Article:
8 What's your biggest regret in politics?
The cost to my family. Politics absorbs a lot of time and your family misses out. They're also unfairly targeted. My kids never enjoyed people having a go at them because of who their father is. They're in their 30s now and great kids. The boys were tearaways when they were teenagers but they settled down. The trick is to get them an apprenticeship and a mortgage, then you lock them in. They're both tradies with their own businesses and my daughter works for a training organisation. I love them to bits.
9 Have you ever felt really down and how did you come through?
It was pretty tough being Leader of the Opposition after being in Government for nine years. There's an old saying: one bad day in Government's worth 100 good days in Opposition. Once you get used to working with others to solve problems, you never really feel comfortable criticising someone else's efforts. Parliament's still very adversarial, despite MMP. I think there's a lot more room for collaboration.
10 What was the hardest moment in your career?
I always feared when I became Minister of Defense that I'd have to front up to a family and tell them their child had been killed in action. Ironically the first New Zealand citizen killed in Afghanistan was my nephew, who was serving in the US military. I actually got a handwritten letter from President Bush. I went over there for the funeral. When the casket comes off the plane at the airbase…it's pretty tough. I've never been a pacifist but I'm very proud we managed to keep New Zealand out of the Iraq war. Colin Powell told me that was his big regret.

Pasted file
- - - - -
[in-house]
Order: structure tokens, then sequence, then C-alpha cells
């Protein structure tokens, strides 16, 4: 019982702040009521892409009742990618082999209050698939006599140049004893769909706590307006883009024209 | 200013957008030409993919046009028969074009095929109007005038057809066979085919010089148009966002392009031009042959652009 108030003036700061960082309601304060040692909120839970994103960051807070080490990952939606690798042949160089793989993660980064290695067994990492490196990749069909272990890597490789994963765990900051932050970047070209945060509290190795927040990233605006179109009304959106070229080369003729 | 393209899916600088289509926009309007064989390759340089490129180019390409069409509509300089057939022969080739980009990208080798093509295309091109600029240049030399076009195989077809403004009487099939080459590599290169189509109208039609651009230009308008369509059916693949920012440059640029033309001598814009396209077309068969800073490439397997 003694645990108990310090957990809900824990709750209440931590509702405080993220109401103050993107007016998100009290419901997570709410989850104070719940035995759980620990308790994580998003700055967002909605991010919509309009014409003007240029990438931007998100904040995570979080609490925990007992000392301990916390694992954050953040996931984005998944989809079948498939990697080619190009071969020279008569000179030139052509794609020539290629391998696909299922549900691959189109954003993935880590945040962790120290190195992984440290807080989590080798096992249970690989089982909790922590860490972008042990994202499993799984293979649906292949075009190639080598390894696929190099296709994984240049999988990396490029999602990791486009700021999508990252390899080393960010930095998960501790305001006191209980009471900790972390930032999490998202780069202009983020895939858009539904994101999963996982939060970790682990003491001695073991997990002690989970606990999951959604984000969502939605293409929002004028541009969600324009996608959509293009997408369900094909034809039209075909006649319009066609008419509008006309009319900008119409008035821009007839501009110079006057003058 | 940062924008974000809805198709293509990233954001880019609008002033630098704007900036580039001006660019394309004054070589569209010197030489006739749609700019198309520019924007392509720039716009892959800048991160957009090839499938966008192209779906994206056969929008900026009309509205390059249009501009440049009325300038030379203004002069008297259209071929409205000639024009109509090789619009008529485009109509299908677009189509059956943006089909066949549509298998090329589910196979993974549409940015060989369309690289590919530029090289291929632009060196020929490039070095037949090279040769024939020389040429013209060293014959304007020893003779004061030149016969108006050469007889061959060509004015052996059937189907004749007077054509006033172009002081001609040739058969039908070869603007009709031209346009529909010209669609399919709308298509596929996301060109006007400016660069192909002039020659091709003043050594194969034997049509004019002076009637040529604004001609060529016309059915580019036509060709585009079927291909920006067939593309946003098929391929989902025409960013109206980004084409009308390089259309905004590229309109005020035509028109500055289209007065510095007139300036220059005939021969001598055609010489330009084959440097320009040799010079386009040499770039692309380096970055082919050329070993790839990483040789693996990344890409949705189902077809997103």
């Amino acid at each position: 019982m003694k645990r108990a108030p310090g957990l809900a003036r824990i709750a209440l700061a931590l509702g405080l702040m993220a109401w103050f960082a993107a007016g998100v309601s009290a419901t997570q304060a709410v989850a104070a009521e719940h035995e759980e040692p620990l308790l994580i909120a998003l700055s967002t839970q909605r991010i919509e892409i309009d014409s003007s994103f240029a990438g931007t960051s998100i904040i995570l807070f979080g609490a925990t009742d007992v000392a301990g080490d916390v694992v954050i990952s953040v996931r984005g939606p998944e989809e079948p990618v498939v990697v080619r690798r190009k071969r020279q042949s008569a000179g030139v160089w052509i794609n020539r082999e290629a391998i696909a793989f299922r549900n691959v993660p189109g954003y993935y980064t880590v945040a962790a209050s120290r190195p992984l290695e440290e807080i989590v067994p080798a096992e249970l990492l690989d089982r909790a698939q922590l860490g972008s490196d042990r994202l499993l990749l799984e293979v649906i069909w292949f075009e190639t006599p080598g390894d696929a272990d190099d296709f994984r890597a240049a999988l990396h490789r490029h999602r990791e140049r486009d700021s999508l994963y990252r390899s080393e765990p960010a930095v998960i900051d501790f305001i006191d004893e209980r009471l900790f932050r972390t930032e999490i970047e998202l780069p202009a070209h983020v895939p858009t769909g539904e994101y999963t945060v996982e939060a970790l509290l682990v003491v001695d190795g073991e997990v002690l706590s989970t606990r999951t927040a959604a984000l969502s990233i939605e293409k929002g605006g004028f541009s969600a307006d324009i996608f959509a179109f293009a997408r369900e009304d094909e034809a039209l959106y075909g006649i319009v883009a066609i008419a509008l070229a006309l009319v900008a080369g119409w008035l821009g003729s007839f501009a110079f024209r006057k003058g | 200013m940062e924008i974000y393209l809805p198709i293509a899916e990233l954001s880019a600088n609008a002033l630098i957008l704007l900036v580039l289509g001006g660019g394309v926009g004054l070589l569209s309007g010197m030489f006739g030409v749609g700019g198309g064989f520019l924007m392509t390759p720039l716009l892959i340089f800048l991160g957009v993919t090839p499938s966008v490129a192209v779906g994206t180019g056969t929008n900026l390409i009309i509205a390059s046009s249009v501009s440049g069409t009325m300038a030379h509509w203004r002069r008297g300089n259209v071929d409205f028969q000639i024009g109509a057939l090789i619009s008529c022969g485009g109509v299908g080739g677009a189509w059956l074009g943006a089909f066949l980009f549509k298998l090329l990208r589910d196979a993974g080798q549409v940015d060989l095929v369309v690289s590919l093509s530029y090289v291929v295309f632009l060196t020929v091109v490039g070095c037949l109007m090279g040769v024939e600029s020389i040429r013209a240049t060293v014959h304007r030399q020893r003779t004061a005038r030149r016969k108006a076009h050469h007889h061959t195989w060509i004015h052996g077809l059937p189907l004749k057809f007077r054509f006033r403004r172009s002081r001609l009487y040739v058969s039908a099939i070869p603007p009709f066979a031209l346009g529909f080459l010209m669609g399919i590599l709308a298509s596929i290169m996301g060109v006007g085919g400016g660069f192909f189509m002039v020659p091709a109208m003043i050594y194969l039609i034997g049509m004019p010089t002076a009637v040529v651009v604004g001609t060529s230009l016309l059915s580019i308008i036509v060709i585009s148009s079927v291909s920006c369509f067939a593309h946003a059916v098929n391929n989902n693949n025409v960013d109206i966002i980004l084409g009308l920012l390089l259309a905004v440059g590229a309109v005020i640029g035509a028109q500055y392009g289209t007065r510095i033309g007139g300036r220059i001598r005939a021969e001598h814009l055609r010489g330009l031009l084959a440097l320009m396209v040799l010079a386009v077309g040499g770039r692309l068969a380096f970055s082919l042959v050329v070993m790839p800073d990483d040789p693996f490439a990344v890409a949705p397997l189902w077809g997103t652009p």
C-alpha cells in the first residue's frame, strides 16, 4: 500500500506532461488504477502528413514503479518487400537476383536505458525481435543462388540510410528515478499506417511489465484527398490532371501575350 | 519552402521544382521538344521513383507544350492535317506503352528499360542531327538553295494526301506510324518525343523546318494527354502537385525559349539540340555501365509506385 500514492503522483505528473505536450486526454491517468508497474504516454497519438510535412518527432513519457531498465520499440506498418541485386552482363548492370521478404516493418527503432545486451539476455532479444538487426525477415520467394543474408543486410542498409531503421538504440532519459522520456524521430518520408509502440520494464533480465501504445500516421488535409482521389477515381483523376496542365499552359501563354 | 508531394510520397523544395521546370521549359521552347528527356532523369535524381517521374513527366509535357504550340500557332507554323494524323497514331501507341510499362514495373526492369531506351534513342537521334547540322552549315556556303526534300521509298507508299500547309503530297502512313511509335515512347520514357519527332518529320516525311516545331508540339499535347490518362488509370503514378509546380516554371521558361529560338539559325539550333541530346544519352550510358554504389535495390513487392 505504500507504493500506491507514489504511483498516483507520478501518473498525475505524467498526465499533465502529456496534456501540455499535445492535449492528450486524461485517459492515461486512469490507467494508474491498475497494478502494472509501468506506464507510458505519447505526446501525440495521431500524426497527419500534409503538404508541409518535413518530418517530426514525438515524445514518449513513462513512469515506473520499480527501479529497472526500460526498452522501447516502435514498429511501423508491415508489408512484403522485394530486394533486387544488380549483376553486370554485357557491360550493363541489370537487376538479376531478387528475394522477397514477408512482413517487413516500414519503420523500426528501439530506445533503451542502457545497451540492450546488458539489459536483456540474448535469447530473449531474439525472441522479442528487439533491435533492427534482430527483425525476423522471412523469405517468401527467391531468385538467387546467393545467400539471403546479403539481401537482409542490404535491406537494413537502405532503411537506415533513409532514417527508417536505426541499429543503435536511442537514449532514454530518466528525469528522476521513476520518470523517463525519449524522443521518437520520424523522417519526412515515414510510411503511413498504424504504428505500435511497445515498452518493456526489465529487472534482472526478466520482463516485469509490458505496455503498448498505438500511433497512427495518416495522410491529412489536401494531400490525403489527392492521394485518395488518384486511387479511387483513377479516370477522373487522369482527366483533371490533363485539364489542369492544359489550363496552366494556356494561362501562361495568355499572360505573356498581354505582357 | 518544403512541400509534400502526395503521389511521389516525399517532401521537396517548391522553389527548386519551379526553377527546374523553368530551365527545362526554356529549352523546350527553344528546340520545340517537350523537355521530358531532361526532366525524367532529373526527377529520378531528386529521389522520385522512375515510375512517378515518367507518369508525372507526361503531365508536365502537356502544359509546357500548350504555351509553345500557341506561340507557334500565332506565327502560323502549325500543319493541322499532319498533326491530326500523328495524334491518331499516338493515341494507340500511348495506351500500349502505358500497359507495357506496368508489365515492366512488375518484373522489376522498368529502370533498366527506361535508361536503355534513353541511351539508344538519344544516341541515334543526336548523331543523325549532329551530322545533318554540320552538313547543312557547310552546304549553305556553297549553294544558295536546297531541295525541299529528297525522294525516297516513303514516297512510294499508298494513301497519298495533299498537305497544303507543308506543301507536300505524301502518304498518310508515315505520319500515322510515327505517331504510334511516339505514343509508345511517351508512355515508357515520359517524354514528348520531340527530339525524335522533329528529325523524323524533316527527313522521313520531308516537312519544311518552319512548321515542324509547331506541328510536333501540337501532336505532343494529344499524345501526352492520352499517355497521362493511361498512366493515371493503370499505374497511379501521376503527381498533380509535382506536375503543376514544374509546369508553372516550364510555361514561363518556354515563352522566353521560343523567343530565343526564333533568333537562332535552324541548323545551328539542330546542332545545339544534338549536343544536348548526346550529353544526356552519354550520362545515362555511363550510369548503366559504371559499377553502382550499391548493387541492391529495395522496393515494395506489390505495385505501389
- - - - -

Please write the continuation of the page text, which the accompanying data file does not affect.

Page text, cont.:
11 Should councils provide social housing?
We don't have the capital funds to build houses but we do put money into the Auckland City Mission and James Liston Hostel. I chair Housing First, a mix of government agencies and NGOs. We've housed over a thousand people in the last two years. Most of the houses are privately owned; we guarantee the rent and provide wrap-around support to the tenants. Eighty percent of the people we house are still there a year later. Next we plan to list every homeless person by name so we can devise a specific programme to get them into housing.
12 How's your health?
I had a heart attack last year but I'm fighting fit again. It was a genetic thing that killed my brother. I had three days in hospital and a week off work. I've got four stents in my artery keeping me going and I'm feeling better than ever. The cardiologist told me, "It's important not to have a stressful job," with a grin on his face. But I get stressed when I don't have enough to do. My wife says I'm easier to live with when I've got a challenge. I blame the work ethic on my dad.
NEXT WEEK: John Tamihere
Vote Friday is on Friday 4 October
The last day to post your voting papers is Tuesday 8 October
You can drop them in a ballot box at any library or service centre before midday, Saturday 12 October.